One of the highlight’s of Film Africa 2014 is the thrilling documentary about the fight for democracy in Nigeria is THE SUPREME PRICE. We here at Film Africa are excited to welcome the film’s director Joanna Lipper and the Supreme Price’s subject Hafsat Abiola to London to present the film.

To whet your appetite for tomorrow, here’s a review of the film from Melissa Loftman:

‘Any society that is silencing its women has no future’

A powerful documentary, the Supreme Price charts the tumultuous history of Nigeria following independence from the British in 1960 and the rise and evolution of the pro-democracy movement.  Director Joanna Lipper brilliantly weaves past and present through the life and eyes of Hafsat Abiola a pro-democracy activist trying to change a culture.  Fighting to forever alter the face of Nigerian politics Hafsat wants to ensure its women have a place at the table.

In 1993 M.K.O Abiola, Hafsat’s father, was elected present of Nigeria, a historic moment which looked to signal an end to the brutal years of military dictatorship following independence.  Yet within the month of his victory his presidency was annulled and he was thrown into prison.  It at this point that his wife Kudirat Abiola, Hafsat’s mother, became the leader of the pro-democracy movement carrying on with her husband’s work.  Bringing attention to human rights violations perpetuated by the military regime to the international community she urged for action to be taken.  For this Kuridat’s became a target and eventually she was assassinated.  Years later on the day that M.K.O was due to be released he died under mysterious circumstances though it is widely believed he was poisoned.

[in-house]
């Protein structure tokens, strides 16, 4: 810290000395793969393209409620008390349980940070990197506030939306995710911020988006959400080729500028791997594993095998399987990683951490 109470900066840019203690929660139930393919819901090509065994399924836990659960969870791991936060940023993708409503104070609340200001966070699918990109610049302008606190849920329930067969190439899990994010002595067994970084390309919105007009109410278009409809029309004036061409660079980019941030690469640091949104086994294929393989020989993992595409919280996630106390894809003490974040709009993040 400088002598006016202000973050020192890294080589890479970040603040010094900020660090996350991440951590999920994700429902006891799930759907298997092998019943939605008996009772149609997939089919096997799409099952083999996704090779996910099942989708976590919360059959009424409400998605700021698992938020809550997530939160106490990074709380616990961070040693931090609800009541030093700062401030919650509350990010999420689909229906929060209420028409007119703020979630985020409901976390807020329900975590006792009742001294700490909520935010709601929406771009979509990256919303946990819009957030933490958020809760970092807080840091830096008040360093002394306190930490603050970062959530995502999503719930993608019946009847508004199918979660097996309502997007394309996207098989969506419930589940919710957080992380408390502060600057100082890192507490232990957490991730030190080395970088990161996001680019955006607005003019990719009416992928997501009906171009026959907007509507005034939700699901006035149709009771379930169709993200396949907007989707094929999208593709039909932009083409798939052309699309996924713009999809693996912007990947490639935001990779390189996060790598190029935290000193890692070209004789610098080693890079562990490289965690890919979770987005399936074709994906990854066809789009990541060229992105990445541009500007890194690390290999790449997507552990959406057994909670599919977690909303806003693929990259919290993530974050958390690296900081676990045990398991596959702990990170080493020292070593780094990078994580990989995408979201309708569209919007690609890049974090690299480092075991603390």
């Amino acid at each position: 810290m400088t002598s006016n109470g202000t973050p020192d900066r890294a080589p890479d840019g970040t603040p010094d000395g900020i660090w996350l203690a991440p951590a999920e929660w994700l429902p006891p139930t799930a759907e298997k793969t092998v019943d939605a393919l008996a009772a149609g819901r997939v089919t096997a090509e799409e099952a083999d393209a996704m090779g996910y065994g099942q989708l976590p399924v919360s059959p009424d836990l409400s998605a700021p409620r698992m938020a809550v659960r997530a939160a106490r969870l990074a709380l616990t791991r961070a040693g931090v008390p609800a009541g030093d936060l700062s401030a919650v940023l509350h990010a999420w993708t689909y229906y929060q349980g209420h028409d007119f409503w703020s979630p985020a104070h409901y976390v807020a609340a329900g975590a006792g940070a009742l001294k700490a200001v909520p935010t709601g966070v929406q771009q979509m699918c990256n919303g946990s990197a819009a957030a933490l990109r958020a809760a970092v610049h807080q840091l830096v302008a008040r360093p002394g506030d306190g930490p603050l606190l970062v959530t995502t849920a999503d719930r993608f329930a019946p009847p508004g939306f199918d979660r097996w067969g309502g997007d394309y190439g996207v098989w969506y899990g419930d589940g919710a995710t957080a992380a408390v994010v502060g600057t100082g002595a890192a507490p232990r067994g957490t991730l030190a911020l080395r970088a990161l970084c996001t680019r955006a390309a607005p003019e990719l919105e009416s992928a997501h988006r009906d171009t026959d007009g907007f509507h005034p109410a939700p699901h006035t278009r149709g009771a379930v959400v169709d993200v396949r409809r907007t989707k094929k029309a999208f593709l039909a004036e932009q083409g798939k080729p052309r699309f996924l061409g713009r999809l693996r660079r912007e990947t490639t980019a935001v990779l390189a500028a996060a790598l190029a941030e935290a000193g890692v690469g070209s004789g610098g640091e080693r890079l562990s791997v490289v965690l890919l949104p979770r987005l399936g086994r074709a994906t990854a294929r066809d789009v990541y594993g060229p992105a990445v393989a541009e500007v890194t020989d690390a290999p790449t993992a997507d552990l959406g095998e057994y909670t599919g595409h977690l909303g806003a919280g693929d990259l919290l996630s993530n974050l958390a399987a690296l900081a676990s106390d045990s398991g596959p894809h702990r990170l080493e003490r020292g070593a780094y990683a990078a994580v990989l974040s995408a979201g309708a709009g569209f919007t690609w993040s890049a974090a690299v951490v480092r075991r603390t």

Determined not to let her parents’ democratic ideals die with them, Hafsat makes the difficult decision to leave her young family in Belgium and return to Nigeria. There she is at the forefront of a progressive movement to end poverty, empower women and dismantle the patriarchal structure of Nigerian society.  Though possible that Hafsat may find her life threatened her quest for a more equal society compels her to continue to speak up.

The Supreme Price is also an ambitious film and though sombre it is ultimately one of hope.  The Abiola’s family story unfolds against the backdrop of Nigeria’s evolution from independence through the Biafra War, military dictatorships and the turbulent transition to civilian rule through present day.  Hafsat is an inspiration and carries a hope for a future where Nigerian women will not be silenced and marginalized but respected and equally included in their society.

To read more of Melissa’s work, check out her blog about travel and life as an expat at:

For your tickets to THE SUPREME PRICE, click HERE

They’re selling fast!